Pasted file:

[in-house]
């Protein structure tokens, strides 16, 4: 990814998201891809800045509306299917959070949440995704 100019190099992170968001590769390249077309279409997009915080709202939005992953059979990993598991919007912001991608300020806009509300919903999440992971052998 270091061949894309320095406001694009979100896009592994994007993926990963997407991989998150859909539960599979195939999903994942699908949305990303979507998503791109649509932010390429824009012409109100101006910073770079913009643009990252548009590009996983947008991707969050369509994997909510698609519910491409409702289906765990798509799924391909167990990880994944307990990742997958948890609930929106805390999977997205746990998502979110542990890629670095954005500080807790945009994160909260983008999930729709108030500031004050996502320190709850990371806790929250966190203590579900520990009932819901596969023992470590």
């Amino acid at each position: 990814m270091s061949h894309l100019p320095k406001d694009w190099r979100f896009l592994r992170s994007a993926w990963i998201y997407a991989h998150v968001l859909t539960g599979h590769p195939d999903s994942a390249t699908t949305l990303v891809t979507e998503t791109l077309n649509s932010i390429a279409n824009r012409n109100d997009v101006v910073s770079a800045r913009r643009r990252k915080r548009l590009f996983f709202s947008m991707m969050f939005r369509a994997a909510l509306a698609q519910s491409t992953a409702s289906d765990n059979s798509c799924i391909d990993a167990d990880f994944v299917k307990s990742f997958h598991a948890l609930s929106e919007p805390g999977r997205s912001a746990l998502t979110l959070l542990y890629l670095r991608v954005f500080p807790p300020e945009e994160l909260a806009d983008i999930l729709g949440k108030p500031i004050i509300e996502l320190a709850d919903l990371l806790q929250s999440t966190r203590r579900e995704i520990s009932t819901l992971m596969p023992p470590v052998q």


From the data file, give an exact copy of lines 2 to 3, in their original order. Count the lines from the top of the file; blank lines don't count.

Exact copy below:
């Protein structure tokens, strides 16, 4: 990814998201891809800045509306299917959070949440995704 100019190099992170968001590769390249077309279409997009915080709202939005992953059979990993598991919007912001991608300020806009509300919903999440992971052998 270091061949894309320095406001694009979100896009592994994007993926990963997407991989998150859909539960599979195939999903994942699908949305990303979507998503791109649509932010390429824009012409109100101006910073770079913009643009990252548009590009996983947008991707969050369509994997909510698609519910491409409702289906765990798509799924391909167990990880994944307990990742997958948890609930929106805390999977997205746990998502979110542990890629670095954005500080807790945009994160909260983008999930729709108030500031004050996502320190709850990371806790929250966190203590579900520990009932819901596969023992470590």
């Amino acid at each position: 990814m270091s061949h894309l100019p320095k406001d694009w190099r979100f896009l592994r992170s994007a993926w990963i998201y997407a991989h998150v968001l859909t539960g599979h590769p195939d999903s994942a390249t699908t949305l990303v891809t979507e998503t791109l077309n649509s932010i390429a279409n824009r012409n109100d997009v101006v910073s770079a800045r913009r643009r990252k915080r548009l590009f996983f709202s947008m991707m969050f939005r369509a994997a909510l509306a698609q519910s491409t992953a409702s289906d765990n059979s798509c799924i391909d990993a167990d990880f994944v299917k307990s990742f997958h598991a948890l609930s929106e919007p805390g999977r997205s912001a746990l998502t979110l959070l542990y890629l670095r991608v954005f500080p807790p300020e945009e994160l909260a806009d983008i999930l729709g949440k108030p500031i004050i509300e996502l320190a709850d919903l990371l806790q929250s999440t966190r203590r579900e995704i520990s009932t819901l992971m596969p023992p470590v052998q």